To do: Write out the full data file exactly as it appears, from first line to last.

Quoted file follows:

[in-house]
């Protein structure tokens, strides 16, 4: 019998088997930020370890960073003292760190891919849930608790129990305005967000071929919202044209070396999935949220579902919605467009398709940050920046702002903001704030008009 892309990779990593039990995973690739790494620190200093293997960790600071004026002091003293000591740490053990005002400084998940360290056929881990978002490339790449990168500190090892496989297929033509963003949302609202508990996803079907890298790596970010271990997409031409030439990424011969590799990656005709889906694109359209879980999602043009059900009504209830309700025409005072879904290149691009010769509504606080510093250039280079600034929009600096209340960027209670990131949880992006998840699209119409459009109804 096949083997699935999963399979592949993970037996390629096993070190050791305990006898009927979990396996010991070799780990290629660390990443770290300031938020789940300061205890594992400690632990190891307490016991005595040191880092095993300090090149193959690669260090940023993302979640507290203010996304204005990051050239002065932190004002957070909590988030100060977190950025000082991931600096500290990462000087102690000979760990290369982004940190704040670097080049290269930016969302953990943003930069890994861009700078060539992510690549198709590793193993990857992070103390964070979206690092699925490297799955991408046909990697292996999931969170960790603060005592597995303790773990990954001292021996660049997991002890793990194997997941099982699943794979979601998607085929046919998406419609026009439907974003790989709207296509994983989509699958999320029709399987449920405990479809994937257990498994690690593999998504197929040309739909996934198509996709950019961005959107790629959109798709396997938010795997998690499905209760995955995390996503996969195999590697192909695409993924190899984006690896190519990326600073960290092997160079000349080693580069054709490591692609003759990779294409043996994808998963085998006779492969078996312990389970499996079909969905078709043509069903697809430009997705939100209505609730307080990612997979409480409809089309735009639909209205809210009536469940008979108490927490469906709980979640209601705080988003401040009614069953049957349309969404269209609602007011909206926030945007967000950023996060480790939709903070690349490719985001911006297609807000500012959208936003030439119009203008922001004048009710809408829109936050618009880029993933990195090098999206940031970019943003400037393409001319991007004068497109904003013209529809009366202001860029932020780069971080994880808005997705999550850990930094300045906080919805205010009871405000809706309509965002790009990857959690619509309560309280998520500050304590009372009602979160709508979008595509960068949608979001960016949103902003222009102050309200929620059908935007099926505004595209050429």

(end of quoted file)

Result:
[in-house]
């Protein structure tokens, strides 16, 4: 019998088997930020370890960073003292760190891919849930608790129990305005967000071929919202044209070396999935949220579902919605467009398709940050920046702002903001704030008009 892309990779990593039990995973690739790494620190200093293997960790600071004026002091003293000591740490053990005002400084998940360290056929881990978002490339790449990168500190090892496989297929033509963003949302609202508990996803079907890298790596970010271990997409031409030439990424011969590799990656005709889906694109359209879980999602043009059900009504209830309700025409005072879904290149691009010769509504606080510093250039280079600034929009600096209340960027209670990131949880992006998840699209119409459009109804 096949083997699935999963399979592949993970037996390629096993070190050791305990006898009927979990396996010991070799780990290629660390990443770290300031938020789940300061205890594992400690632990190891307490016991005595040191880092095993300090090149193959690669260090940023993302979640507290203010996304204005990051050239002065932190004002957070909590988030100060977190950025000082991931600096500290990462000087102690000979760990290369982004940190704040670097080049290269930016969302953990943003930069890994861009700078060539992510690549198709590793193993990857992070103390964070979206690092699925490297799955991408046909990697292996999931969170960790603060005592597995303790773990990954001292021996660049997991002890793990194997997941099982699943794979979601998607085929046919998406419609026009439907974003790989709207296509994983989509699958999320029709399987449920405990479809994937257990498994690690593999998504197929040309739909996934198509996709950019961005959107790629959109798709396997938010795997998690499905209760995955995390996503996969195999590697192909695409993924190899984006690896190519990326600073960290092997160079000349080693580069054709490591692609003759990779294409043996994808998963085998006779492969078996312990389970499996079909969905078709043509069903697809430009997705939100209505609730307080990612997979409480409809089309735009639909209205809210009536469940008979108490927490469906709980979640209601705080988003401040009614069953049957349309969404269209609602007011909206926030945007967000950023996060480790939709903070690349490719985001911006297609807000500012959208936003030439119009203008922001004048009710809408829109936050618009880029993933990195090098999206940031970019943003400037393409001319991007004068497109904003013209529809009366202001860029932020780069971080994880808005997705999550850990930094300045906080919805205010009871405000809706309509965002790009990857959690619509309560309280998520500050304590009372009602979160709508979008595509960068949608979001960016949103902003222009102050309200929620059908935007099926505004595209050429």